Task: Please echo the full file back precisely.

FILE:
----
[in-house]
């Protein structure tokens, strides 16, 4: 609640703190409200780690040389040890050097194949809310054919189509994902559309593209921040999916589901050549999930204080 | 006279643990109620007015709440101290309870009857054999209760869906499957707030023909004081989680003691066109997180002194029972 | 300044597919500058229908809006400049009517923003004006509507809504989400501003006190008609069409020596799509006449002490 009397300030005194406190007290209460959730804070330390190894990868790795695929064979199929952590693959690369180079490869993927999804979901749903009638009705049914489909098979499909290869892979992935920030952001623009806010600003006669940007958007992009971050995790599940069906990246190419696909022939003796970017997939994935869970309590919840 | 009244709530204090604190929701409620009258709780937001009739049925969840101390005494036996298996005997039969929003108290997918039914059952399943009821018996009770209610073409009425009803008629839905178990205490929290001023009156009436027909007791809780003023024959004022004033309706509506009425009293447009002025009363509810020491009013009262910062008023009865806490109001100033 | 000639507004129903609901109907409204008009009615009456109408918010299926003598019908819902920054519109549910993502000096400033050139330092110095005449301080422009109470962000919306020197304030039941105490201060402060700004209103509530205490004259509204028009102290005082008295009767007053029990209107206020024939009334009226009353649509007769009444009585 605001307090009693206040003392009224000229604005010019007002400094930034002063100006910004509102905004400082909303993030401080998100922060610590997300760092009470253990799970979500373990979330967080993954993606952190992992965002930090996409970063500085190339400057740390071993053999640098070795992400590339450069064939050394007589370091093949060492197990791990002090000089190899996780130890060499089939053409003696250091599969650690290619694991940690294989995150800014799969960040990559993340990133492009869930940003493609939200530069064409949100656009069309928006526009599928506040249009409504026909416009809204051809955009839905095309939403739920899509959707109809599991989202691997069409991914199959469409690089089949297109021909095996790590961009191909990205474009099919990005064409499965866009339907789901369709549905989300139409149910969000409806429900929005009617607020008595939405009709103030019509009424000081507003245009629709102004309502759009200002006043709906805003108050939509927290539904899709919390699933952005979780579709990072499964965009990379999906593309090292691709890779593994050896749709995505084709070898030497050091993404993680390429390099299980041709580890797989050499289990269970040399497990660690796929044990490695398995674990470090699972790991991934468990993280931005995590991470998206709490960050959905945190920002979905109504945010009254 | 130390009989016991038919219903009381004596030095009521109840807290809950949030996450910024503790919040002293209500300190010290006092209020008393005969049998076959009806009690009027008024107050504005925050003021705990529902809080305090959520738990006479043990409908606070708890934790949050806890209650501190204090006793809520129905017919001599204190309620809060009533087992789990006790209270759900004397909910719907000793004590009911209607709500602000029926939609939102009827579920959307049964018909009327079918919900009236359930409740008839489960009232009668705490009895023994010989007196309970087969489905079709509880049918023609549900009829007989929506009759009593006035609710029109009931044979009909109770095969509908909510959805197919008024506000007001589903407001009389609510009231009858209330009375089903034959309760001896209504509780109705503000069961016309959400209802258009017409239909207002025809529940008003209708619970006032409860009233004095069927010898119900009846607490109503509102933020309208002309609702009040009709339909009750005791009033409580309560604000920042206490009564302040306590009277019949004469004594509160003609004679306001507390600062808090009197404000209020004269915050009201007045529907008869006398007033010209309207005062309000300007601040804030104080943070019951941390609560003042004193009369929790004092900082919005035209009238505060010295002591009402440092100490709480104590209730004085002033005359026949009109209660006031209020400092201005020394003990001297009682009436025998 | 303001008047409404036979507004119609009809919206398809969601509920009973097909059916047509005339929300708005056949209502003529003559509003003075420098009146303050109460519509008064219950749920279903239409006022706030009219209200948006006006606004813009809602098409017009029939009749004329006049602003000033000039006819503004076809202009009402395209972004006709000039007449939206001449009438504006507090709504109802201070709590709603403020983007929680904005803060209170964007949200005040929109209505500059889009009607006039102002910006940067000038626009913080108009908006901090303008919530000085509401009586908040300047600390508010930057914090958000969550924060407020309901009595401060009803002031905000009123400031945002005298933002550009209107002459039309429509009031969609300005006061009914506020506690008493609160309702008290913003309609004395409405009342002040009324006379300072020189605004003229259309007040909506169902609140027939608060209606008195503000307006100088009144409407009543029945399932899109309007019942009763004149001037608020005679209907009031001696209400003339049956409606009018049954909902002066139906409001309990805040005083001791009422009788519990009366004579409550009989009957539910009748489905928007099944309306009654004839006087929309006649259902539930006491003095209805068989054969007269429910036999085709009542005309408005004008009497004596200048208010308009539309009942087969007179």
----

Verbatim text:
[in-house]
């Protein structure tokens, strides 16, 4: 609640703190409200780690040389040890050097194949809310054919189509994902559309593209921040999916589901050549999930204080 | 006279643990109620007015709440101290309870009857054999209760869906499957707030023909004081989680003691066109997180002194029972 | 300044597919500058229908809006400049009517923003004006509507809504989400501003006190008609069409020596799509006449002490 009397300030005194406190007290209460959730804070330390190894990868790795695929064979199929952590693959690369180079490869993927999804979901749903009638009705049914489909098979499909290869892979992935920030952001623009806010600003006669940007958007992009971050995790599940069906990246190419696909022939003796970017997939994935869970309590919840 | 009244709530204090604190929701409620009258709780937001009739049925969840101390005494036996298996005997039969929003108290997918039914059952399943009821018996009770209610073409009425009803008629839905178990205490929290001023009156009436027909007791809780003023024959004022004033309706509506009425009293447009002025009363509810020491009013009262910062008023009865806490109001100033 | 000639507004129903609901109907409204008009009615009456109408918010299926003598019908819902920054519109549910993502000096400033050139330092110095005449301080422009109470962000919306020197304030039941105490201060402060700004209103509530205490004259509204028009102290005082008295009767007053029990209107206020024939009334009226009353649509007769009444009585 605001307090009693206040003392009224000229604005010019007002400094930034002063100006910004509102905004400082909303993030401080998100922060610590997300760092009470253990799970979500373990979330967080993954993606952190992992965002930090996409970063500085190339400057740390071993053999640098070795992400590339450069064939050394007589370091093949060492197990791990002090000089190899996780130890060499089939053409003696250091599969650690290619694991940690294989995150800014799969960040990559993340990133492009869930940003493609939200530069064409949100656009069309928006526009599928506040249009409504026909416009809204051809955009839905095309939403739920899509959707109809599991989202691997069409991914199959469409690089089949297109021909095996790590961009191909990205474009099919990005064409499965866009339907789901369709549905989300139409149910969000409806429900929005009617607020008595939405009709103030019509009424000081507003245009629709102004309502759009200002006043709906805003108050939509927290539904899709919390699933952005979780579709990072499964965009990379999906593309090292691709890779593994050896749709995505084709070898030497050091993404993680390429390099299980041709580890797989050499289990269970040399497990660690796929044990490695398995674990470090699972790991991934468990993280931005995590991470998206709490960050959905945190920002979905109504945010009254 | 130390009989016991038919219903009381004596030095009521109840807290809950949030996450910024503790919040002293209500300190010290006092209020008393005969049998076959009806009690009027008024107050504005925050003021705990529902809080305090959520738990006479043990409908606070708890934790949050806890209650501190204090006793809520129905017919001599204190309620809060009533087992789990006790209270759900004397909910719907000793004590009911209607709500602000029926939609939102009827579920959307049964018909009327079918919900009236359930409740008839489960009232009668705490009895023994010989007196309970087969489905079709509880049918023609549900009829007989929506009759009593006035609710029109009931044979009909109770095969509908909510959805197919008024506000007001589903407001009389609510009231009858209330009375089903034959309760001896209504509780109705503000069961016309959400209802258009017409239909207002025809529940008003209708619970006032409860009233004095069927010898119900009846607490109503509102933020309208002309609702009040009709339909009750005791009033409580309560604000920042206490009564302040306590009277019949004469004594509160003609004679306001507390600062808090009197404000209020004269915050009201007045529907008869006398007033010209309207005062309000300007601040804030104080943070019951941390609560003042004193009369929790004092900082919005035209009238505060010295002591009402440092100490709480104590209730004085002033005359026949009109209660006031209020400092201005020394003990001297009682009436025998 | 303001008047409404036979507004119609009809919206398809969601509920009973097909059916047509005339929300708005056949209502003529003559509003003075420098009146303050109460519509008064219950749920279903239409006022706030009219209200948006006006606004813009809602098409017009029939009749004329006049602003000033000039006819503004076809202009009402395209972004006709000039007449939206001449009438504006507090709504109802201070709590709603403020983007929680904005803060209170964007949200005040929109209505500059889009009607006039102002910006940067000038626009913080108009908006901090303008919530000085509401009586908040300047600390508010930057914090958000969550924060407020309901009595401060009803002031905000009123400031945002005298933002550009209107002459039309429509009031969609300005006061009914506020506690008493609160309702008290913003309609004395409405009342002040009324006379300072020189605004003229259309007040909506169902609140027939608060209606008195503000307006100088009144409407009543029945399932899109309007019942009763004149001037608020005679209907009031001696209400003339049956409606009018049954909902002066139906409001309990805040005083001791009422009788519990009366004579409550009989009957539910009748489905928007099944309306009654004839006087929309006649259902539930006491003095209805068989054969007269429910036999085709009542005309408005004008009497004596200048208010308009539309009942087969007179």